Anne Marie Healy’s Have You Seen Steve Steven? is a very Twilight Zone-esque play set in the Midwest, a place New Yorkers already think of as eerie and robotic. Amidst yet another upper-middle-class housing complex, the Clarksons’ old family friends, the Dudleys, are coming over for dinner, and they’re pushing their 17-year-old daughter Kathleen toward 17-year-old Thomas Dudley, whom she hasn’t seen in years. Things start to get wacky, and then even wackier, when unknown neighbors invite themselves into the house, and Thomas and Kathleen begin to remember their childhood adventures together. There’s also a freak-eyed exchange student whose name nobody seems to get right.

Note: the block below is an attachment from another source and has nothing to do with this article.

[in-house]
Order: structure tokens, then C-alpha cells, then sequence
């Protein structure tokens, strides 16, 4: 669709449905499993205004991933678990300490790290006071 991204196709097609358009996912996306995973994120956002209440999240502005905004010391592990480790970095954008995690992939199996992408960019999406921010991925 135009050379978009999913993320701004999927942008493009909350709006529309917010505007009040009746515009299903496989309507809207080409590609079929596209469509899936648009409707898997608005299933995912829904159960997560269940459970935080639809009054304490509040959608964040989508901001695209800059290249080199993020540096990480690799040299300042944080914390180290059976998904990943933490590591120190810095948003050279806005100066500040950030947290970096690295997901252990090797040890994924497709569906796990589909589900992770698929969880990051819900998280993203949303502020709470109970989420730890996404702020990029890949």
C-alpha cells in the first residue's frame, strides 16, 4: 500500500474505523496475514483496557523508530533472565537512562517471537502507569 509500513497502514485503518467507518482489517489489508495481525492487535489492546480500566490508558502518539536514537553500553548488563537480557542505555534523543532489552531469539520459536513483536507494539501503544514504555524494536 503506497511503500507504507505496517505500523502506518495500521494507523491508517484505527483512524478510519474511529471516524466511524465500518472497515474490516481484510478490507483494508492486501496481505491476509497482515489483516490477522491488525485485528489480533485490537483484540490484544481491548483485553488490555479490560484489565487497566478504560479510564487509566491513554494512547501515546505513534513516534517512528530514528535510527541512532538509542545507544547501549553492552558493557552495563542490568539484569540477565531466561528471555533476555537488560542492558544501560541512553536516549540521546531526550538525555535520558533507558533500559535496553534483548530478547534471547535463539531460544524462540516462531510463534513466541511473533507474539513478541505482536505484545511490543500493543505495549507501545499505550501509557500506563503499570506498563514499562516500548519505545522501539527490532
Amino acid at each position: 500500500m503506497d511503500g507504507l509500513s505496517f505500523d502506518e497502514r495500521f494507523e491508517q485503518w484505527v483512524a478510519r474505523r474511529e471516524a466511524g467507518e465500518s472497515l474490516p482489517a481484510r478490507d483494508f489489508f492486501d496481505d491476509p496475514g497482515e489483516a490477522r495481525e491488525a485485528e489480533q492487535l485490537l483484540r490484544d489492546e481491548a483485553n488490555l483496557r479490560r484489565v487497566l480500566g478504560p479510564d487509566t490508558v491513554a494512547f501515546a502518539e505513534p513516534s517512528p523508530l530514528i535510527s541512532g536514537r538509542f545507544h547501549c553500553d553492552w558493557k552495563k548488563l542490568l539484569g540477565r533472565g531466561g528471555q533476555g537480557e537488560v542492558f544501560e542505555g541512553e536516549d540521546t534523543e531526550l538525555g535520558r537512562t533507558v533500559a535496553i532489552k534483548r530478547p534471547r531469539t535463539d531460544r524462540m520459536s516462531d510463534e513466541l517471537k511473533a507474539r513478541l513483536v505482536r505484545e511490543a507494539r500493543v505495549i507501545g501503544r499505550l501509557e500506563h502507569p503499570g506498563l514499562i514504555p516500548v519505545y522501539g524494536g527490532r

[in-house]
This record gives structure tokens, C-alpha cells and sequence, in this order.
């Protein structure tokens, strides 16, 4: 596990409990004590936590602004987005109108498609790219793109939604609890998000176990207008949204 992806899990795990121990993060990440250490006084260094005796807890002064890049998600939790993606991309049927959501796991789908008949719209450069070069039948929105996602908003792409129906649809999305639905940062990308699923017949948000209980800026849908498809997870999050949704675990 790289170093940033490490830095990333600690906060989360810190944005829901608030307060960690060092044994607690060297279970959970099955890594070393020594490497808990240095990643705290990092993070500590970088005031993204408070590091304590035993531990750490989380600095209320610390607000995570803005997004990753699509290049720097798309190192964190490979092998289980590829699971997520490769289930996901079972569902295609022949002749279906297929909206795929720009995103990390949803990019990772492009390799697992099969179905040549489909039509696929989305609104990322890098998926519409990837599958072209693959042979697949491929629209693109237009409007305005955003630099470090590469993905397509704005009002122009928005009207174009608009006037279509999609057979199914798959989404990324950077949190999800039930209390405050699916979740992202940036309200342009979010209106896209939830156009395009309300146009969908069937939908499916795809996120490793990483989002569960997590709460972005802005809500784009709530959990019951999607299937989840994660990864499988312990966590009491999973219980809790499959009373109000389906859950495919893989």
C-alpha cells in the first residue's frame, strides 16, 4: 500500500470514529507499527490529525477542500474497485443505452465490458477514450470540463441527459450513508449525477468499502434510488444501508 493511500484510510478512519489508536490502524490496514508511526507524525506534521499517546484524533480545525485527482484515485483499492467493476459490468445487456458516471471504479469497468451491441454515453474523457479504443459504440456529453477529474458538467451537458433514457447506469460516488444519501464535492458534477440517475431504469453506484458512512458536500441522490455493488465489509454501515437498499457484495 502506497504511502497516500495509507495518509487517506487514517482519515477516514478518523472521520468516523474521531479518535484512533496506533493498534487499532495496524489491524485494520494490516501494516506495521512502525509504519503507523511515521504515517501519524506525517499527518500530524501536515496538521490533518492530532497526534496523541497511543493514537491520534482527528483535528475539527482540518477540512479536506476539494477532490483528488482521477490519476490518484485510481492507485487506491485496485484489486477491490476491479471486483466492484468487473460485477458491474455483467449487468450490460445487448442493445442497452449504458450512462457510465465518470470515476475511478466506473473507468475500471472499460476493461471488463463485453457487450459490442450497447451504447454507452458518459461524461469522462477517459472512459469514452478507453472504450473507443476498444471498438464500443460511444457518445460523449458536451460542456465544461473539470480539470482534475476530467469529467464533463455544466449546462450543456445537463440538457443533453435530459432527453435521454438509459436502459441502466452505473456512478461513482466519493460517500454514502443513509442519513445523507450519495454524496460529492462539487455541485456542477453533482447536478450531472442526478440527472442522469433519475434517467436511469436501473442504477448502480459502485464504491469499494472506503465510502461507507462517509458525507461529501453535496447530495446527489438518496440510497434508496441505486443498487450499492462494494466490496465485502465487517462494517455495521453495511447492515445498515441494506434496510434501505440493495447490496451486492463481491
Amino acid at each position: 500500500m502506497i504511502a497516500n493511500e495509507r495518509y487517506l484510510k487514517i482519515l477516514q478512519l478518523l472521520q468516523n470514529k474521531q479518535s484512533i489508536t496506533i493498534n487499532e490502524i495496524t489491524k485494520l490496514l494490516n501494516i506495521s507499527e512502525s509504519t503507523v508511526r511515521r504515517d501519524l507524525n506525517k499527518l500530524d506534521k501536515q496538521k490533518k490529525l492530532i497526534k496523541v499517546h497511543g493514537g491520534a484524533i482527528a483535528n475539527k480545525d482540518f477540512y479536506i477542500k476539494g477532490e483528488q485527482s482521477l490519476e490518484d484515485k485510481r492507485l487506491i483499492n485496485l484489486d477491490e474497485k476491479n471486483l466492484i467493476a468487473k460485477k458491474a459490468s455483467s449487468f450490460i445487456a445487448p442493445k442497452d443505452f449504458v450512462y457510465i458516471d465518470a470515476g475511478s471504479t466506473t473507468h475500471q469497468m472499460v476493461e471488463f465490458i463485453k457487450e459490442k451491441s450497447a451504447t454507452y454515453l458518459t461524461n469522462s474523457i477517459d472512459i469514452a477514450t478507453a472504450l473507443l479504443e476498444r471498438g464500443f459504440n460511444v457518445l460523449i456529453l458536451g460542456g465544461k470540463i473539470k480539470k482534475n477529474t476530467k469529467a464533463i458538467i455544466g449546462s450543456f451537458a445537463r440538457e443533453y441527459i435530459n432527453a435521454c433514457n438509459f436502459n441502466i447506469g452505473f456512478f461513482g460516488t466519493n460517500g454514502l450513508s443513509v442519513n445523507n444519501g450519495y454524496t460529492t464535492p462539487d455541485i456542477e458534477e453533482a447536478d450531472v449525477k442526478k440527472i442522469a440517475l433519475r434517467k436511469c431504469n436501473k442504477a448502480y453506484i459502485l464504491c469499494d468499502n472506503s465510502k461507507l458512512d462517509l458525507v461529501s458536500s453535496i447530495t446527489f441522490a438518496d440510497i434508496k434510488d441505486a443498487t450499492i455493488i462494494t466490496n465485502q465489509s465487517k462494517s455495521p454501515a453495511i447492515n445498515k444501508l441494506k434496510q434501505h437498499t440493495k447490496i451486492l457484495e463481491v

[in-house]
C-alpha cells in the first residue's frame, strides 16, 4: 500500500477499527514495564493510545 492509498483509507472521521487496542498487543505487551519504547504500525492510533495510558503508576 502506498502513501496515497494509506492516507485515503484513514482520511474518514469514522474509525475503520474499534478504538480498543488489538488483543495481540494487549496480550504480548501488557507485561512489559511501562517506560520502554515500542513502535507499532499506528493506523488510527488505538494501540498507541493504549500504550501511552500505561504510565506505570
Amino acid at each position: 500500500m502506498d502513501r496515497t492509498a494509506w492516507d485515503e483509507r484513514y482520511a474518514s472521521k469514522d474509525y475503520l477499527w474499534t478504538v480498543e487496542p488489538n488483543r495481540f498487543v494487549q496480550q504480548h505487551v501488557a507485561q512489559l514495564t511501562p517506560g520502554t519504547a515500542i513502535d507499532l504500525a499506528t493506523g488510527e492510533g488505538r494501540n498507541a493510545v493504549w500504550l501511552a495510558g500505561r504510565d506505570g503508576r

The hyper-Midwest environment on stage is an endless supply of smart laughs, providing a wincing perspective on American culture. Playwright Healy keeps the character dynamics intriguing, and seasoned downtown director Anne Kauffman varies the tempo, keeping the audience a little uncertain and definitely engaged. And the cast is nothing short of superb.
But as the play approached its crescendo, I became increasingly unsure of the meaning of the actions and words, though I continued to be interested, and even invested, in this odd interpretation on the coming-of-age story. And perhaps that, right there, is the point: when reaching adulthood, when trying so desperately to be our own person, there are things we can’t understand, and there are things others will never understand about us.